Going Behind the Scenes: TrustArc’s Director of Privacy Intelligence
Joann Furtsch, TrustArc’s Director of Privacy Intelligence is our longest-tenured employee. Starting in 1999, Joann has watched the data privacy landscape evolve before her and TrustArc’s eyes.
Over the years she’s learned valuable insights as compliance with data privacy has more recently become a business challenge.
The Early Days of Privacy Intelligence
Joann started working in privacy before consumers saw it as an issue and before it was considered a career.
She explains, “at that time, I conducted TRUSTe certification reviews and specialized in working with global companies such as Oracle and IBM. My role at TrustArc has evolved.”
Now TrustArc’s Director of Privacy Intelligence executes a combination of product and policy work.
Joann’s key responsibilities include developing and managing TRUSTe’s certification standards across all our programs and developing and building TrustArc’s content database for PrivacyCentral.
“Privacy is never boring. I enjoy solving problems and building solutions.
Privacy is an interesting topic because it’s constantly evolving, meaning there are new problems to solve, and to work in privacy means you’re always thinking ahead since technology is becoming more and more a part of our daily lives.”
Data Privacy is a Business Accountability Issue
In the early days of TrustArc, the Internet was a mystery. You entered your information into a form, and it went somewhere. Where did it go and who was behind the curtain of that web page? No one knew.
Now, even the most tech-adverse person has some information online — whether it’s healthcare records or tax records.
Most people regularly use the Internet, have smartphones, participate in numerous social networks, and use apps and web services that collect personal data.
It’s essential that everyone understands how this evolving technology works.
For instance, with free apps the consumer is the product — giving up some of their information is typically how the app is able to be free. But companies and app developers need to be transparent with what information is being collected and how it’s used.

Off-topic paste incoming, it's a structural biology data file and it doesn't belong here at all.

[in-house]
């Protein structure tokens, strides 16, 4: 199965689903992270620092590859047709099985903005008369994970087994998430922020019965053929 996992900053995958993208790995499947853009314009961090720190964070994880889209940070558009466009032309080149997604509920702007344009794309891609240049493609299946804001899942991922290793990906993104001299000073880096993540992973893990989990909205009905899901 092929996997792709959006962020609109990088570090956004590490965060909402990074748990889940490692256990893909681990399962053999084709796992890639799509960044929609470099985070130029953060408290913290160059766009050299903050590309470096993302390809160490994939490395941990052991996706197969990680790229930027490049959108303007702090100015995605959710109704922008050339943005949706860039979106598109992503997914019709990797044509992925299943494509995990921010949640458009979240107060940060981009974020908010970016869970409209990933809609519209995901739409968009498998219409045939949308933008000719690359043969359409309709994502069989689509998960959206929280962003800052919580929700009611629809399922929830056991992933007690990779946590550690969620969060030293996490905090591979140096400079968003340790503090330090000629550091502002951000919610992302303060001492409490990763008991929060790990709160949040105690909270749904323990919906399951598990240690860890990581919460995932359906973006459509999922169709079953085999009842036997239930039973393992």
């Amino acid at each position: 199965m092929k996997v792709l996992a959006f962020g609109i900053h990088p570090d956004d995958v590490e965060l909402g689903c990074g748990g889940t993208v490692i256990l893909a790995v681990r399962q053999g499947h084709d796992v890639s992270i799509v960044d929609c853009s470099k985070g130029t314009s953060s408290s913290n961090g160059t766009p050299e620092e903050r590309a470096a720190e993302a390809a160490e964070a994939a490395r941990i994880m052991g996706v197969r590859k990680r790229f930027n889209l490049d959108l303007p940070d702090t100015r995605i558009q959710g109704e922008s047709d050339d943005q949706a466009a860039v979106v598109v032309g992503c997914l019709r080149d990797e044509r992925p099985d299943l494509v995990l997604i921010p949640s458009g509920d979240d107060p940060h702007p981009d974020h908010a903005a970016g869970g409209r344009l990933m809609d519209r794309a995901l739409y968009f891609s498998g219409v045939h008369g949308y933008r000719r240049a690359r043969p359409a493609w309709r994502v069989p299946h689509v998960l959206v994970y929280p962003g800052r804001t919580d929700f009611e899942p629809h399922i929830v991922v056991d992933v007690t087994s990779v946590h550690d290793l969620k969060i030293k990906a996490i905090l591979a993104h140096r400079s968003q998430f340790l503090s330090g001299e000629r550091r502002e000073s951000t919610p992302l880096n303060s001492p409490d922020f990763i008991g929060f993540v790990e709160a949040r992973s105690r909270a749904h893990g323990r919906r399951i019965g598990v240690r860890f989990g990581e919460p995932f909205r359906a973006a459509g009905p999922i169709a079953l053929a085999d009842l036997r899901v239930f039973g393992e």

Early on you had to trust that who you were giving your information to wasn’t going to do anything bad with it.
Now that more and more consumers and devices are connected, and companies are able to collect even more information than ever, companies need to demonstrate accountability for what they do with the information they collect.
Current Privacy Intelligence Trends
Children’s privacy continues to be an important and timely privacy issue that is being discussed more and more both in and outside of the US. More people recognize that as children get online earlier and earlier in life they require extra protections.
Within the privacy community, there tends to be more “best practices” guidance than actual laws. COPPA is a law that was enacted in 1998 with the first version of the COPPA Rule going into effect in 2000.
COPPA requires online services with knowledge that they’re collecting personal information from children under age 13, or target services towards children under age 13, to provide notice to parents and get consent prior to collecting personal information from the child.
I recently spoke about COPPA at the IAPP’s Europe Data Protection Congress and I always say that COPPA isn’t just for kids websites — any online service may have obligations under COPPA.
What TrustArc’s Director of Privacy Intelligence do for fun when she’s not working?
“I enjoy reading mystery novels and legal thrillers. A John Grisham novel is a great escape. Sundays during the fall and winter months are spent watching my favorite team, the San Francisco 49ers!”
When it’s not football season she enjoys spending time outside working in the yard or riding her bike. Joann also enjoys wine tastings and discovering new wines with her husband.